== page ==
Reading The Positronic Man was an interesting experience because I was deeply immersed in the story and became very emotionally attached to Andrew, and at the same time found myself thinking a great deal about why Asimov’s robot stories, or maybe robot stories in general, have such appeal. One realization I had was that I enjoy these stories because they are an extension of my childhood. I am positive that I am not alone in having a childhood where my toys, particularly my beloved teddy bear, came to life in my imagination and if given a wish would have had them come to life in reality. The Positronic Man taps into that. Who among us, if we had such a life-like machine in our homes, wouldn’t want it to actually care for us rather than merely be a thing responding to predetermined codes? Who wouldn’t cheer to see it begin to develop human traits? It is an idea that wasn’t new in Asimov’s time and yet it continues to capture our imagination today. Characters like Data, the holographic doctor, and even Odo in various iterations of Star Trek demonstrate just how much we are still swayed by stories of objects, of things, coming to life. More recent examples like the Toy Story films show how this idea of looking at humanity through the eyes of inanimate objects gets recycled without losing its ability to make us think.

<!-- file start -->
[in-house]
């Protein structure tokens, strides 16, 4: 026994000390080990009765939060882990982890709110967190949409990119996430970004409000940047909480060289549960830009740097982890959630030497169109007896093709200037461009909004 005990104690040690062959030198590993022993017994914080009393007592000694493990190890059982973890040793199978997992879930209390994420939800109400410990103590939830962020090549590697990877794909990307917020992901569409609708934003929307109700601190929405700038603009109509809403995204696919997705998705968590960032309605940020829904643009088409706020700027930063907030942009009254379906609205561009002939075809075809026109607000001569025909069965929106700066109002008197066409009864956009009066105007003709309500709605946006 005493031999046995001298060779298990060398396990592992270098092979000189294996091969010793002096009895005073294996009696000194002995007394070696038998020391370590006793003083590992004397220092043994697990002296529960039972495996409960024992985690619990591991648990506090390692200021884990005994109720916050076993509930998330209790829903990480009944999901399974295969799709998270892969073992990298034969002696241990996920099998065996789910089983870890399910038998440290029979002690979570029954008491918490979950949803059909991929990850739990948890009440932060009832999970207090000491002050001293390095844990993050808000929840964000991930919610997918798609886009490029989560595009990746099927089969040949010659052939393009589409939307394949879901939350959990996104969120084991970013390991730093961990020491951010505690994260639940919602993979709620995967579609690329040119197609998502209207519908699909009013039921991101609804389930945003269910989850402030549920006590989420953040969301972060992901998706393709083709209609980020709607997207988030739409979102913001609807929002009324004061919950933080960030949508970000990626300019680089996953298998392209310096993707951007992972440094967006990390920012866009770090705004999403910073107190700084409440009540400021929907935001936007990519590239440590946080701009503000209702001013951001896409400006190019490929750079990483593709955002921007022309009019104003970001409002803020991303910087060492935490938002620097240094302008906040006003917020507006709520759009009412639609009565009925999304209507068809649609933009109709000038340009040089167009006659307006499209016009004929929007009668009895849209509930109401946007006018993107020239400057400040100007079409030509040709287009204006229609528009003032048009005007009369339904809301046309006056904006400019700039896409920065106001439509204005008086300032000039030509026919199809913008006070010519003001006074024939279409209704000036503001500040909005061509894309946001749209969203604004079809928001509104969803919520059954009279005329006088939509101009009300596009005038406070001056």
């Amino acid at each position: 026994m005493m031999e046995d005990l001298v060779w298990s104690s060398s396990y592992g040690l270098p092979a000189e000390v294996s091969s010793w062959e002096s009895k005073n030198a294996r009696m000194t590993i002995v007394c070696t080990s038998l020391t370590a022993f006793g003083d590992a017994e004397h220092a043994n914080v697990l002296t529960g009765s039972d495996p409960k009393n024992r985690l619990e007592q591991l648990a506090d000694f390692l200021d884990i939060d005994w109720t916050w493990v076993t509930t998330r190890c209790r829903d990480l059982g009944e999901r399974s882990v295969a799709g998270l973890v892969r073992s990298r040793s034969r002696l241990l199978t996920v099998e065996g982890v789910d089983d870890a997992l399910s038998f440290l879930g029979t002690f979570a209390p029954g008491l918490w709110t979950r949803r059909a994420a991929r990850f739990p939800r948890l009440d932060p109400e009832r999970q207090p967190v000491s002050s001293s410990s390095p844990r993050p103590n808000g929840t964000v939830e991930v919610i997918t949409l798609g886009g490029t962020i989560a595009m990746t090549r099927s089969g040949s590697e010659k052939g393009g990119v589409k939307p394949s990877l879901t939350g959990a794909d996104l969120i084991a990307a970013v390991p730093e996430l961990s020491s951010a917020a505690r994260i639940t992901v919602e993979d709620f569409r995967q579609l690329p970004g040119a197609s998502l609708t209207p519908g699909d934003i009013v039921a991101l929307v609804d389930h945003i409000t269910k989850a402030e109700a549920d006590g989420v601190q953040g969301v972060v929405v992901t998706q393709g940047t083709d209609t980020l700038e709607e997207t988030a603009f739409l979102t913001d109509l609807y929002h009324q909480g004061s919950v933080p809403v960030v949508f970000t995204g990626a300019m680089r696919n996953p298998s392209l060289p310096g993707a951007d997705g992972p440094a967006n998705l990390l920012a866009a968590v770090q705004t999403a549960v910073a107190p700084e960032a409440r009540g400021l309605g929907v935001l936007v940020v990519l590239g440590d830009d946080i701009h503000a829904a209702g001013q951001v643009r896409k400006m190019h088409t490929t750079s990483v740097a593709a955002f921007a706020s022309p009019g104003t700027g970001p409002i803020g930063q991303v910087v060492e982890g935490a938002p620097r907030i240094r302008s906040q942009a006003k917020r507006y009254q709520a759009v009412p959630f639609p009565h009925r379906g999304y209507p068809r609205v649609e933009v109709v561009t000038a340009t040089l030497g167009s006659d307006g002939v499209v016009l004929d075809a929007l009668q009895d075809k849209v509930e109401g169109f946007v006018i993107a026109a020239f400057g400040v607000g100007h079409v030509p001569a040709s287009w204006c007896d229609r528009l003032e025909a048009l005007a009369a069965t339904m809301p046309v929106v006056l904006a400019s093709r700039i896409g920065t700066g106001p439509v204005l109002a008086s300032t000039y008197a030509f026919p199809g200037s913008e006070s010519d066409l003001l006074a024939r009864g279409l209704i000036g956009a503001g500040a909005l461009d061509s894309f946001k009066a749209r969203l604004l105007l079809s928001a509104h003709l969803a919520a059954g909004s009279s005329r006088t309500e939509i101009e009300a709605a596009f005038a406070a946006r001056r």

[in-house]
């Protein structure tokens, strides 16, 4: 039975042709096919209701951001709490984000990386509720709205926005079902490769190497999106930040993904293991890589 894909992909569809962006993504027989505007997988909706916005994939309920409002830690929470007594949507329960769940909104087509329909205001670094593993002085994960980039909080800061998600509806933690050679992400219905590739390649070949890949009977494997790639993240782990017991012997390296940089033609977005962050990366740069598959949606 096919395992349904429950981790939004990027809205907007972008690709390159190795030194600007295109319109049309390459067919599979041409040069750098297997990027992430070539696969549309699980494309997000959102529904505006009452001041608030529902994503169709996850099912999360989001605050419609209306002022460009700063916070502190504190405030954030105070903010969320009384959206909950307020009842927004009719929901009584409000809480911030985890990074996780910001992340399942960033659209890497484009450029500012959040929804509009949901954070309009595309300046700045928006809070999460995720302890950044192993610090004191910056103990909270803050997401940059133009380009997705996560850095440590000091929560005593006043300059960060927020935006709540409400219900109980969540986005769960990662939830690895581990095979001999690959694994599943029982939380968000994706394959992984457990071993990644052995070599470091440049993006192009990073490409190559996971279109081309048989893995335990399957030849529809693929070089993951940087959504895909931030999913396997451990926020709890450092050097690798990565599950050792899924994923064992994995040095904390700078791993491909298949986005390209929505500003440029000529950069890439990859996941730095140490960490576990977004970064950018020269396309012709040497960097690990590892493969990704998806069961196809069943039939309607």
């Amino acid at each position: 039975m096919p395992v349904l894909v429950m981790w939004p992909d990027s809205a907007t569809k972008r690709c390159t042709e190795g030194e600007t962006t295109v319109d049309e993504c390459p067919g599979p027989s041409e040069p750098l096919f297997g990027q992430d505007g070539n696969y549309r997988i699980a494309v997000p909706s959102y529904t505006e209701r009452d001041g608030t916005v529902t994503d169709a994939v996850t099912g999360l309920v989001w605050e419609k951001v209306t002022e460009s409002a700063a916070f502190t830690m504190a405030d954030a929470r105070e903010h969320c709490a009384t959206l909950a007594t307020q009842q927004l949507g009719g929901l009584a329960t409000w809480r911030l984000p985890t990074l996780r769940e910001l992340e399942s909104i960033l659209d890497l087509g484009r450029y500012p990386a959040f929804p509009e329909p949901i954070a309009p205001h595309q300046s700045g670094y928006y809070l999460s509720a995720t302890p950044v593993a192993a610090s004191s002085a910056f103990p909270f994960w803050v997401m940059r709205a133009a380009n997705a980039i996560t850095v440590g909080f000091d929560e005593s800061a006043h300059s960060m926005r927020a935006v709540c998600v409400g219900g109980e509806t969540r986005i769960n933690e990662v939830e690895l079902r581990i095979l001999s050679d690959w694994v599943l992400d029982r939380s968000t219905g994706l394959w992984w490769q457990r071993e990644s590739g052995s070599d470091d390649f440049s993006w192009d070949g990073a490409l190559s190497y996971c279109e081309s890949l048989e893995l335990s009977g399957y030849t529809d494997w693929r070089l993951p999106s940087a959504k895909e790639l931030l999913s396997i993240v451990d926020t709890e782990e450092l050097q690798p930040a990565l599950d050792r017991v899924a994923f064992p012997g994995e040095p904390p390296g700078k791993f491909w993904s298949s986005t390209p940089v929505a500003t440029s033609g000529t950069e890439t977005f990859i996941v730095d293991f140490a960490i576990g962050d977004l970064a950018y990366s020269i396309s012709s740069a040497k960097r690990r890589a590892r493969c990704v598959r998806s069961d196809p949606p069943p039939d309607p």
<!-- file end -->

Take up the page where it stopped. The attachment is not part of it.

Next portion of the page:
The Positronic Man is a success because nearly 20 years after its publication, incorporating a story roughly 70 years old, it has a timeless message. It is the message that it isn’t merely our physical make up that makes us “human”, but that there is much more to that concept and we can and should choose to have an active role in our humanity. The Positronic Man is sometimes naive in a 1950′s manner and given that the novel is comparatively short by the standards of today it does mean that large parts of Andrew’s life go past without our being involved in them. Those things may be seen as weaknesses by some, but I believe they work because they allow the story to remain focused entirely on Andrew and his internal dialogue rather than shifting to focus on the world around him. It also creates a sense of what it would be like to contemplate time if one were for all practical purposes immortal. The manner in which we see and measure time would lose all meaning. Seeing the world of our future the way Andrew, a non-human, sees it is what allows The Positronic Man to have meaning and relevance today.